Saving money on healthcare is more than just possible — with the right tools and knowledge, it can be easy. Award-winning investigative journalist Marshall Allen shares his tricks of the trade on how to lower your medical costs, unpacking everything from insurance plan mark-ups, to itemized healthcare bills, to disputing unnecessary claims. Business leaders and HR community, share this with your employees to help them become more informed in navigating healthcare costs.
In the American healthcare system, there are countless incredible carriers and providers looking out for their patients’ best interests.
But there are also a lot of shady players looking to make a quick buck. And because they’re the keepers of the care and services we need to stay healthy, most of us don’t question it.
Well it’s time to start asking questions. Because we can’t afford not to.
We mean that literally. The U.S. healthcare system is extremely expensive, and only getting worse. We’ve seen a 200% increase in healthcare costs vs wages since 2010. Even with insurance, people are hit with life-altering bills every day.
The good news? You can fight back against these predatory players. And it’s easier than you may think.
We called in the expert to share his cost-saving secrets. Award-winning former ProPublica journalist and author of “Never Pay the First Bill”, Marshall Allen joined us to offer a peek into his cost-saving playbook.
Read on for your step-by-step guide to reducing your healthcare costs before, during, and after your appointment.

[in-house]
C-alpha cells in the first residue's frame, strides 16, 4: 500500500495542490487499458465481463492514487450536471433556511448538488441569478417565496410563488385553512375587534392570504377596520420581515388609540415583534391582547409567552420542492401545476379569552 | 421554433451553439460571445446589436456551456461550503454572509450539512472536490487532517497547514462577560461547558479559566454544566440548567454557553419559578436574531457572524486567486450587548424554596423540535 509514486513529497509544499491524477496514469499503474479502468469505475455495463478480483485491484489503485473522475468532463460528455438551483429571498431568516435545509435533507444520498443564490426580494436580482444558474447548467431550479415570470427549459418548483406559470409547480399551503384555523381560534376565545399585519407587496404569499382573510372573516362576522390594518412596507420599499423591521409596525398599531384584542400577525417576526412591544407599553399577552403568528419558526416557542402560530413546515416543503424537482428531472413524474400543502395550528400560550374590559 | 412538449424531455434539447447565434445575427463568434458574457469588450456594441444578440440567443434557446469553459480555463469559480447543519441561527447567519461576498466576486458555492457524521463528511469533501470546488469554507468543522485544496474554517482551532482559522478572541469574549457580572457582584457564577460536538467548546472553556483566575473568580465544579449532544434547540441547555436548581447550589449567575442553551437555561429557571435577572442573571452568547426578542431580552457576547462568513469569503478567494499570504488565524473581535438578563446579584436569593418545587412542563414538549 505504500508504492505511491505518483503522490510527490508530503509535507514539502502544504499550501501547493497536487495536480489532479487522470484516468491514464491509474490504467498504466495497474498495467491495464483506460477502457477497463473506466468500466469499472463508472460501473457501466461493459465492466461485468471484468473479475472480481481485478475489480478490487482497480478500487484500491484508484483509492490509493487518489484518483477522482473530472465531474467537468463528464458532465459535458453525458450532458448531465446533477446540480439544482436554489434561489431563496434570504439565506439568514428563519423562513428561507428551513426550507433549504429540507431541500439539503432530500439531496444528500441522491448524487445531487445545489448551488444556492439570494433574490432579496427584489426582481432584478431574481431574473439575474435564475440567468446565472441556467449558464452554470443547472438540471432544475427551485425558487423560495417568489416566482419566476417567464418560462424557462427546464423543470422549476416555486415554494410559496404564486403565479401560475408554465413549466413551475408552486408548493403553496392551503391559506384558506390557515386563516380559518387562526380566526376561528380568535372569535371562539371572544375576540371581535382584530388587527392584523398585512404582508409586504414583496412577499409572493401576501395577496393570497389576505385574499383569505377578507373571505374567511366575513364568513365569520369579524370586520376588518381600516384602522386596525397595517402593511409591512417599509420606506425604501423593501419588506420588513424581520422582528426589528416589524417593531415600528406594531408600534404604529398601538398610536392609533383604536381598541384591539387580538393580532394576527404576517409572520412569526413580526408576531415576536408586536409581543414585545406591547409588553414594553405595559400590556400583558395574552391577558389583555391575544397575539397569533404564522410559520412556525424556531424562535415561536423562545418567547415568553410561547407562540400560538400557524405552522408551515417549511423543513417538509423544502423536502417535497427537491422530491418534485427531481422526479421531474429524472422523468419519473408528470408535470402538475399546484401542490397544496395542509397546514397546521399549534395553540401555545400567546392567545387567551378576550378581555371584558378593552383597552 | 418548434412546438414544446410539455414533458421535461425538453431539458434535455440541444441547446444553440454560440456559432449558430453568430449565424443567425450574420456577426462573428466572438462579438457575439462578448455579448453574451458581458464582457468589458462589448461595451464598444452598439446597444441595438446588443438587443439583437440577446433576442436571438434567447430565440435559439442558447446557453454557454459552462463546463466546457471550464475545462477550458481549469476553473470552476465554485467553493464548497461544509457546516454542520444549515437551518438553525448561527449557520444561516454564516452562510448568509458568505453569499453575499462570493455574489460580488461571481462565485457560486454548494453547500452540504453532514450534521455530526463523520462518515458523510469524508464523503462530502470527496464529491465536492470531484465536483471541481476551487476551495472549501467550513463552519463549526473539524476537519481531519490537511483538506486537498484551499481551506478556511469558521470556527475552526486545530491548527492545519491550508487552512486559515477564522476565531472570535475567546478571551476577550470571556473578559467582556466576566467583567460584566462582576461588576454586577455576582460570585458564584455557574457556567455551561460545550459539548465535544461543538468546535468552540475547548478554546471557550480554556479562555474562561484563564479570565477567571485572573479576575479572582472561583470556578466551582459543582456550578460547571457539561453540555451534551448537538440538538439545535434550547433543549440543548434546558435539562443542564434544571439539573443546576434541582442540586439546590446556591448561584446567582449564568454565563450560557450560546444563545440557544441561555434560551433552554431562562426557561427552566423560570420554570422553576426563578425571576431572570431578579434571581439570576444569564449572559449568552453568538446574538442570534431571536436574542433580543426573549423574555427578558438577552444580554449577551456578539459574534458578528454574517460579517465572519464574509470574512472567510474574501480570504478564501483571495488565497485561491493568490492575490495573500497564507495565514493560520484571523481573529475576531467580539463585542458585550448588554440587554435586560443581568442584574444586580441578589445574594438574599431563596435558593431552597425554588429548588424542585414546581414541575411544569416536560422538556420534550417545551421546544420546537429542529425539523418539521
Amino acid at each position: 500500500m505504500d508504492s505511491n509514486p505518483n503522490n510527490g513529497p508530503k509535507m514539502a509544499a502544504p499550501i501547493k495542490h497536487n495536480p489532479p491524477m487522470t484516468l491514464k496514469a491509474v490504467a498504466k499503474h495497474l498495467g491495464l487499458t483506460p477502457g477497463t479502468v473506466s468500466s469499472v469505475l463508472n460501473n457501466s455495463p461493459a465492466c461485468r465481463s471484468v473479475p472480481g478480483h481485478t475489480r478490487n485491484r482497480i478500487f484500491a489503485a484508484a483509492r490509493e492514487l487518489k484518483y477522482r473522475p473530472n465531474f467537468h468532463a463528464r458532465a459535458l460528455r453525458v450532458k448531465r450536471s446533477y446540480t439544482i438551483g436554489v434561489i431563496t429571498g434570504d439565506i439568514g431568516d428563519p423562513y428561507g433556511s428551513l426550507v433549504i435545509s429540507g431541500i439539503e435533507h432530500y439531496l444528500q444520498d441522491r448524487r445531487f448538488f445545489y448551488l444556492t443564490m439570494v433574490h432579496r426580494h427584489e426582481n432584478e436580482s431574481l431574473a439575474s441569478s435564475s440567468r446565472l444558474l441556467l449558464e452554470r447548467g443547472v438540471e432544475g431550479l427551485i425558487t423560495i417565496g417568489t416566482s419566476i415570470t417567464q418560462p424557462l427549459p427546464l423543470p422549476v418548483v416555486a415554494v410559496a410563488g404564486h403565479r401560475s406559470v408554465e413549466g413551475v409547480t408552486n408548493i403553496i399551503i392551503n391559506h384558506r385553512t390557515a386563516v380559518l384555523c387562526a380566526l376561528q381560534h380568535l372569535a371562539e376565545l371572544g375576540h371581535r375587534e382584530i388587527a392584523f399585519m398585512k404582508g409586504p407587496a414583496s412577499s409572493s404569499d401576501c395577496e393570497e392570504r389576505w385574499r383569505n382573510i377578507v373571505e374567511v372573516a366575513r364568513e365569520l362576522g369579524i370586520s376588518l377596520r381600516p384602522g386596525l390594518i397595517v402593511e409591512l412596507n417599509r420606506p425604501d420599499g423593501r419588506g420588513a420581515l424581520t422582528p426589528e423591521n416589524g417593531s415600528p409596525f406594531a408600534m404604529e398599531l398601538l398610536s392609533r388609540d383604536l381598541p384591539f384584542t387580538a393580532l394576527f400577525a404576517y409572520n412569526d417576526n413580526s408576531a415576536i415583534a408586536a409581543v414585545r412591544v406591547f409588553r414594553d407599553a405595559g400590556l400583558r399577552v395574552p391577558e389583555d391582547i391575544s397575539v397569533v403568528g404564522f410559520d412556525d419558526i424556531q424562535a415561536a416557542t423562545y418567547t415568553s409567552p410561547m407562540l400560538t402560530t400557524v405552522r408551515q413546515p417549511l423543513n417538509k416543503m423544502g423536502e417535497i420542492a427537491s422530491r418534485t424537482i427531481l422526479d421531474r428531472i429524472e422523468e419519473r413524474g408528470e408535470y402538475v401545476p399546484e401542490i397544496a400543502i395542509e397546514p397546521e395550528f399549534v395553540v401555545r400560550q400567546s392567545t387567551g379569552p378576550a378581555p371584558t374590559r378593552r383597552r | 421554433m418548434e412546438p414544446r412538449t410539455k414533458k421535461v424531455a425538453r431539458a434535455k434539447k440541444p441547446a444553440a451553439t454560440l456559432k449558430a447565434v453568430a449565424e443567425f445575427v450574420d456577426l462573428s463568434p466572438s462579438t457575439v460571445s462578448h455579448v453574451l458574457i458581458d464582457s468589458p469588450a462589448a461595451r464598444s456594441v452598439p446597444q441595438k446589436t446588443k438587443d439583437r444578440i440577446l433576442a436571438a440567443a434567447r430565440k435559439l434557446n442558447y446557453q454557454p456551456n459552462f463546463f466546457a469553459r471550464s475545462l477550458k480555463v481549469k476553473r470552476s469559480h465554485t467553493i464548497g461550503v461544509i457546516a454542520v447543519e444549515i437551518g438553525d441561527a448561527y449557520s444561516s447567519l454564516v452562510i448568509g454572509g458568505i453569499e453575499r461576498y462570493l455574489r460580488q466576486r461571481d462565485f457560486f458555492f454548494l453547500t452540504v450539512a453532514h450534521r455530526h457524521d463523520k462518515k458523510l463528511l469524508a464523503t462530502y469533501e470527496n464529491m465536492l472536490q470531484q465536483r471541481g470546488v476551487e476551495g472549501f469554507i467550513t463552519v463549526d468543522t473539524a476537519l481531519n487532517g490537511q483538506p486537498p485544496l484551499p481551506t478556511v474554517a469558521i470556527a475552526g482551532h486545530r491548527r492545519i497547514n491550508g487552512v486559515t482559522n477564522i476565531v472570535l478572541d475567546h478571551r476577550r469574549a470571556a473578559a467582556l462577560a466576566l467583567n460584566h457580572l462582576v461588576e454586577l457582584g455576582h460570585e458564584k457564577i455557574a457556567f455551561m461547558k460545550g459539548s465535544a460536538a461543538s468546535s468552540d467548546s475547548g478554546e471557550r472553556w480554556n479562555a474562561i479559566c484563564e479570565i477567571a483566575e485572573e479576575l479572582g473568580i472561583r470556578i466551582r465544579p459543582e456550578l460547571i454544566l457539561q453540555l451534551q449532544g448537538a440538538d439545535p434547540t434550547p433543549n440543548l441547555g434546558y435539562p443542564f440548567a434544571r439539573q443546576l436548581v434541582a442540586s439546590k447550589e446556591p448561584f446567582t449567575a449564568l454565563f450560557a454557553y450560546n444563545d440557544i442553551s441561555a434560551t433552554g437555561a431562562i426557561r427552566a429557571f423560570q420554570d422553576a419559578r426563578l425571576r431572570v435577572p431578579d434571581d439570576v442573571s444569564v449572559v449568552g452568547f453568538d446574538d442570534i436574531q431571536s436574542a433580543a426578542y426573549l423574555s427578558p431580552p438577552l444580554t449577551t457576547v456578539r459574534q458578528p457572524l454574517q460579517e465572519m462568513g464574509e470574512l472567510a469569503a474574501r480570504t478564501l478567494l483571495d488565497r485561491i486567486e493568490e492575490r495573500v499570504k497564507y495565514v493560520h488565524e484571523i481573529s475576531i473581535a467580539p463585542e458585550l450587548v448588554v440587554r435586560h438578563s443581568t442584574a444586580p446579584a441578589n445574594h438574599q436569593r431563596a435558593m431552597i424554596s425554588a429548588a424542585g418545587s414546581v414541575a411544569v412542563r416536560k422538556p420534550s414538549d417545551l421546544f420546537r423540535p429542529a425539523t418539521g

Shop around before you make that appointment
Some folks might assume that the U.S. healthcare system is kind of like a restaurant chain, with the same prices on the menu at every doctor’s office. You go get a physical in California, and you’ll be charged the same as if you were in Florida. The price is the price.
But we’ll let you in on a little secret: there is no nationwide “menu” of healthcare prices.
Instead, there can be a huge variation in pricing for the exact same services, even in the same geographic areas.
As explained by Marshall, “People don’t realize that you can get the same MRI or CT scan, or blood work, or even knee replacement, in the same town for exponentially different prices. You might get a CT scan at a hospital. They might charge you $2,000 for that scan. You could go to an independent imaging center that’s within a mile of that same hospital and pay $300.”
So it’s in your best interest to check out the prices first. And thanks to a recent law, hospitals are now required to share their prices publicly.
Here are two Marshall-approved sources where you can find local care prices:
Some employers also offer price comparison tools as a benefit to their employees. Using these tools, you can compare pricing before choosing a provider. (Yep, healthcare is finally catching up with modern online shopping era.)
Check out the prices both with and without insurance
We know what you’re thinking: Insurance makes healthcare costs lower. It would be nuts to not use insurance for any kind of treatment, especially big-ticket procedures… right?
Well, that may be true. But in some situations, using your insurance may end up costing you more.